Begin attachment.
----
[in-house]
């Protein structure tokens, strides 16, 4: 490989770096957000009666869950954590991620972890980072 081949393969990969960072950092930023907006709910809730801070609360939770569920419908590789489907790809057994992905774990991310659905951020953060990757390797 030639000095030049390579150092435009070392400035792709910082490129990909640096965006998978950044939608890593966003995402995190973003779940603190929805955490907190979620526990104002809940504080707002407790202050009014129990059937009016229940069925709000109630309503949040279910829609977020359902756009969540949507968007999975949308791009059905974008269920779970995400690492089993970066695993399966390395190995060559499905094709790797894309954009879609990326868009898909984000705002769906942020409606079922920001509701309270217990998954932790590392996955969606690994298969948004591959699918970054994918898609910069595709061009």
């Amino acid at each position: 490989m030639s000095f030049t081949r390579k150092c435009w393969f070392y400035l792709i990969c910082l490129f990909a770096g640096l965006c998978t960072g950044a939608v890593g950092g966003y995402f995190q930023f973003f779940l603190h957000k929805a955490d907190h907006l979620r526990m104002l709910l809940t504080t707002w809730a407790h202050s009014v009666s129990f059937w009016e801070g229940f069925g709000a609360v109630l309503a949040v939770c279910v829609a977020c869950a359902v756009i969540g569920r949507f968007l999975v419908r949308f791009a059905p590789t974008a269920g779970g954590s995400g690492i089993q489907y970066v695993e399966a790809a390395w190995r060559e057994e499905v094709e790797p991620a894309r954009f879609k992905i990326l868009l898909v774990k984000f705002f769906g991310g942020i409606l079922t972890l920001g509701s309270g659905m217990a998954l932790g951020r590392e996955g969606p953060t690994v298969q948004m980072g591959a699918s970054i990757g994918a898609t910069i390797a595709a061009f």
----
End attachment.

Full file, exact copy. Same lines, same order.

[in-house]
């Protein structure tokens, strides 16, 4: 490989770096957000009666869950954590991620972890980072 081949393969990969960072950092930023907006709910809730801070609360939770569920419908590789489907790809057994992905774990991310659905951020953060990757390797 030639000095030049390579150092435009070392400035792709910082490129990909640096965006998978950044939608890593966003995402995190973003779940603190929805955490907190979620526990104002809940504080707002407790202050009014129990059937009016229940069925709000109630309503949040279910829609977020359902756009969540949507968007999975949308791009059905974008269920779970995400690492089993970066695993399966390395190995060559499905094709790797894309954009879609990326868009898909984000705002769906942020409606079922920001509701309270217990998954932790590392996955969606690994298969948004591959699918970054994918898609910069595709061009």
């Amino acid at each position: 490989m030639s000095f030049t081949r390579k150092c435009w393969f070392y400035l792709i990969c910082l490129f990909a770096g640096l965006c998978t960072g950044a939608v890593g950092g966003y995402f995190q930023f973003f779940l603190h957000k929805a955490d907190h907006l979620r526990m104002l709910l809940t504080t707002w809730a407790h202050s009014v009666s129990f059937w009016e801070g229940f069925g709000a609360v109630l309503a949040v939770c279910v829609a977020c869950a359902v756009i969540g569920r949507f968007l999975v419908r949308f791009a059905p590789t974008a269920g779970g954590s995400g690492i089993q489907y970066v695993e399966a790809a390395w190995r060559e057994e499905v094709e790797p991620a894309r954009f879609k992905i990326l868009l898909v774990k984000f705002f769906g991310g942020i409606l079922t972890l920001g509701s309270g659905m217990a998954l932790g951020r590392e996955g969606p953060t690994v298969q948004m980072g591959a699918s970054i990757g994918a898609t910069i390797a595709a061009f």